“Instead of using the 4G method of spraying signals in all directions at once and hoping each one finds the right user’s smartphone…

“5G beamforming tracks the exact location of each connected device and sends a laser-focused ‘beam’ of data directly to it…

“Even when the user is moving.

“Beamforming technology is also smart enough to identify obstacles like trees, buildings, or cars when they’re in the way…

“This really is some next-level, futuristic technology we’re dealing with here.
And this $5 company is at the forefront.”

What other clues do we get?

“… the company does business in more than 130 countries around the world”

And it’s also a patent owner….

“Patent Licensing Will Generate Billions

“The company owns more than 1,000 5G technology patents….

“This means every time a smartphone manufacturer builds a 5G phone, it owes the company a licensing fee.

“My research shows this fee could be as much as $3.50 for every 5G smartphone sold anywhere in the world.”

OK, so that’s enough clues — the Thinkolator won’t even have to come out of the garage for this one… but let’s just see what other hype he throws in before we get you your answer…

“If expert estimates are even in the ballpark, as many as 1.9 billion 5G smartphones will ship between now and 2023.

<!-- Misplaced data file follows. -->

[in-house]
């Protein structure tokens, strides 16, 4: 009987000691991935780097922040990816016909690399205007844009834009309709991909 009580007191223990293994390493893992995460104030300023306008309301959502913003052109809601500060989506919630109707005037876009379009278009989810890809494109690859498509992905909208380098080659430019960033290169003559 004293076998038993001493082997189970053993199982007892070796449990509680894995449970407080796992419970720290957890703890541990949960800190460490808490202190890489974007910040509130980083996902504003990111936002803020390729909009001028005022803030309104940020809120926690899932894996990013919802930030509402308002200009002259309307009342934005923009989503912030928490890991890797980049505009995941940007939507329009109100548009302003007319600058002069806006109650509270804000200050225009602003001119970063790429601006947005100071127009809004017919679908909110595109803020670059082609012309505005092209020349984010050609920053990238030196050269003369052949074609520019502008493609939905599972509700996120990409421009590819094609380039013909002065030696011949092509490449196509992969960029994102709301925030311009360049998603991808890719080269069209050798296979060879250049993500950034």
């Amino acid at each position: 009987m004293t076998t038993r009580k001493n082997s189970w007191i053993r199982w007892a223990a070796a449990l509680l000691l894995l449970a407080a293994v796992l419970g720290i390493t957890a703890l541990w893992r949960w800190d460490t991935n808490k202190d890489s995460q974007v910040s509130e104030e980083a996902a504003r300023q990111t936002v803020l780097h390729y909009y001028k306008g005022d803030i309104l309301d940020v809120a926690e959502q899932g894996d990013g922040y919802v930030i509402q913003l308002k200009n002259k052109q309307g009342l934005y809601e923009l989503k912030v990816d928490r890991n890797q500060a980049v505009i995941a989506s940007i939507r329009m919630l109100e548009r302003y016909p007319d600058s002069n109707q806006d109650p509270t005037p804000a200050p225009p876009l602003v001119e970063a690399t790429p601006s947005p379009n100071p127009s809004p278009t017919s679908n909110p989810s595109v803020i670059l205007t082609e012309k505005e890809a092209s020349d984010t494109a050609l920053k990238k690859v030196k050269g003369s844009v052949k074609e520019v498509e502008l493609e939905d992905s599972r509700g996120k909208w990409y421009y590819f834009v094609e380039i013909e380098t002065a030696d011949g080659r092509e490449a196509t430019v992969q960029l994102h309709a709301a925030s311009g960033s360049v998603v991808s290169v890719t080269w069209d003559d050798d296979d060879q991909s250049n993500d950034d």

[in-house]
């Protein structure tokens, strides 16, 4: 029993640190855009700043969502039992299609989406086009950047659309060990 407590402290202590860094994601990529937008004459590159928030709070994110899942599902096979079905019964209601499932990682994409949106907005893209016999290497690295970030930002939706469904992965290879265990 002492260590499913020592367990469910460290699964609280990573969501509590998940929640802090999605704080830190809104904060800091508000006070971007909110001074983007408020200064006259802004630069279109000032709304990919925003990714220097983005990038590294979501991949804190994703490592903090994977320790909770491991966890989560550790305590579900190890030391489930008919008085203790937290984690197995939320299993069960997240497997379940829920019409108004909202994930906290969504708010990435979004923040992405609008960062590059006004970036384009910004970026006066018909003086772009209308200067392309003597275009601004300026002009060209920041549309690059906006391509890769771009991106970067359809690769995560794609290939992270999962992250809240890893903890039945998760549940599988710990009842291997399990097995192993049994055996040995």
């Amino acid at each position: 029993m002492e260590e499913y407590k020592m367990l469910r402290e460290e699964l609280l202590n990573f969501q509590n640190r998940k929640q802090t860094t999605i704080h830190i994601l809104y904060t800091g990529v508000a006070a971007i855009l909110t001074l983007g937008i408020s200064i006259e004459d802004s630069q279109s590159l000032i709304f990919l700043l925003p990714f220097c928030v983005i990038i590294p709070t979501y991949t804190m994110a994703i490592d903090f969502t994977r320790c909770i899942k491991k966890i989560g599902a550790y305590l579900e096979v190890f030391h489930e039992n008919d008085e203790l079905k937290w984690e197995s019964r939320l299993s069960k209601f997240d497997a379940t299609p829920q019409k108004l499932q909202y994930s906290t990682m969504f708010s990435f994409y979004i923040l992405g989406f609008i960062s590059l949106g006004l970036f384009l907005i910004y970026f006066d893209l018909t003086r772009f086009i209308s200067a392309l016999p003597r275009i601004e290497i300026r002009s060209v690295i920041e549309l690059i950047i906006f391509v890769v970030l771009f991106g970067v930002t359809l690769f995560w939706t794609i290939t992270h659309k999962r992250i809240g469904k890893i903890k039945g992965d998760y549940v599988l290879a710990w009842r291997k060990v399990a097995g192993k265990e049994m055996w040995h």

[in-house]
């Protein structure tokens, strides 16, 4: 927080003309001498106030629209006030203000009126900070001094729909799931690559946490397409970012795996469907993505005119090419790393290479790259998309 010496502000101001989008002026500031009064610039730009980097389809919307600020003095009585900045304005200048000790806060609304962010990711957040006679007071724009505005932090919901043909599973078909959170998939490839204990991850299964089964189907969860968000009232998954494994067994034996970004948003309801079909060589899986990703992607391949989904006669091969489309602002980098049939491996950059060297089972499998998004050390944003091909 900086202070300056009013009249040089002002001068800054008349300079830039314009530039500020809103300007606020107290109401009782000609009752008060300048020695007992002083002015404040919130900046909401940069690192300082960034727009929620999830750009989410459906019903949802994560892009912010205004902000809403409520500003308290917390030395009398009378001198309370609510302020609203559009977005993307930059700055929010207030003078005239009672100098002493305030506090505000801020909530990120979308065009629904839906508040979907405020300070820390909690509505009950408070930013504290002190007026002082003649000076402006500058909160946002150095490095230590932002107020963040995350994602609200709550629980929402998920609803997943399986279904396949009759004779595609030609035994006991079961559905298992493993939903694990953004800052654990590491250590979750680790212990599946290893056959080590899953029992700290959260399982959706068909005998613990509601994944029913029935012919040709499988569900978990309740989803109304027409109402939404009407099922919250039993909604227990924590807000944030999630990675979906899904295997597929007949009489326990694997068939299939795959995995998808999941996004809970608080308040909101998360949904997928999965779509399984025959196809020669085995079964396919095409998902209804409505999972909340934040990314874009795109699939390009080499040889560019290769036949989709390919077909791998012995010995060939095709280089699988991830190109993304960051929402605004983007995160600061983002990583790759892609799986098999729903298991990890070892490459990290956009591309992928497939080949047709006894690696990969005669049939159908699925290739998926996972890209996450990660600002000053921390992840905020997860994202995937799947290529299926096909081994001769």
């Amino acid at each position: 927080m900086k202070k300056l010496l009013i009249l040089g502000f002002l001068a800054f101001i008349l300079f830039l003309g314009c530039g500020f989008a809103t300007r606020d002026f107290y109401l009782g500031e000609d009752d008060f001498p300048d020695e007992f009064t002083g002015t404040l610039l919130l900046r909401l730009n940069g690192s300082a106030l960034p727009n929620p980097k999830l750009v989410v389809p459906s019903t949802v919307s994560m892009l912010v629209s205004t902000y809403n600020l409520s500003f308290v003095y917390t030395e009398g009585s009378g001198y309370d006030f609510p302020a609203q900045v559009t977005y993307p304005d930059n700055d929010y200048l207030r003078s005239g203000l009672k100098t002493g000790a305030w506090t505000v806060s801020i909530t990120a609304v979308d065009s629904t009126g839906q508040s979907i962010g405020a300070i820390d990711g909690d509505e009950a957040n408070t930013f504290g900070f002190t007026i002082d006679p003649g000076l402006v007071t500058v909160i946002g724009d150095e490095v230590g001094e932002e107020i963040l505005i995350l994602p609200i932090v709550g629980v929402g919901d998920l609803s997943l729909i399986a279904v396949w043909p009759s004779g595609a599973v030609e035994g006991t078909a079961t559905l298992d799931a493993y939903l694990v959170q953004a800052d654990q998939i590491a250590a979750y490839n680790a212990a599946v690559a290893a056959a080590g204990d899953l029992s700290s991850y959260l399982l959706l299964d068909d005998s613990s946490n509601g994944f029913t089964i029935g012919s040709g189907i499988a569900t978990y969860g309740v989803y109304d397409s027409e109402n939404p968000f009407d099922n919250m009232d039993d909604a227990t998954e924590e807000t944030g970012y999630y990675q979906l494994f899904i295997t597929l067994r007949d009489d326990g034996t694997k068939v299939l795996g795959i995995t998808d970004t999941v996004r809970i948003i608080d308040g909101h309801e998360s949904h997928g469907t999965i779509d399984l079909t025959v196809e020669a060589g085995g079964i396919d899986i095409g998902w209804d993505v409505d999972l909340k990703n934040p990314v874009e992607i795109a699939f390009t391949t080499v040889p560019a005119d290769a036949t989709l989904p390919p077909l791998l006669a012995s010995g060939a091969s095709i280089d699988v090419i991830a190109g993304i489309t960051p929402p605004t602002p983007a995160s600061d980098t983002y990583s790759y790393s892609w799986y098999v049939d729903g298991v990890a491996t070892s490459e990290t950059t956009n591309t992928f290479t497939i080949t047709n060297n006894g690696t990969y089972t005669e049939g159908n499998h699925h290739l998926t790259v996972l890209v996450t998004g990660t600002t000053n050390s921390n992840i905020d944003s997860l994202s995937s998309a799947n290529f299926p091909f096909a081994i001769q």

“This means companies like Samsung, Apple, LG, Motorola… even foreign phone manufacturers like Huawei… will owe the company a licensing fee for every last one of those 1.9 billion phones.

“At $3.50 per phone, the $5 company stands to generate as much as $6.65 billion… just from licensing fees.”

Patent licensing is part of what built Qualcomm into a behemoth, so that’s exciting — licensing fees hit the income statement as pretty much pure profit, usually with margins of 80-90% or more, because the cost of developing those technologies or patenting those ideas was amortized years ago. So Leeb goes on to exaggerate that a bit…

“And with $6.65 billion pouring through the pipes, the company earns $4.6 million dollars a day… for doing literally nothing!

“For a moment, just imagine what a $6.65 billion patent licensing jackpot can mean for a $5 stock.

“It could easily soar 5x… 10x… 20x… maybe even 100x.”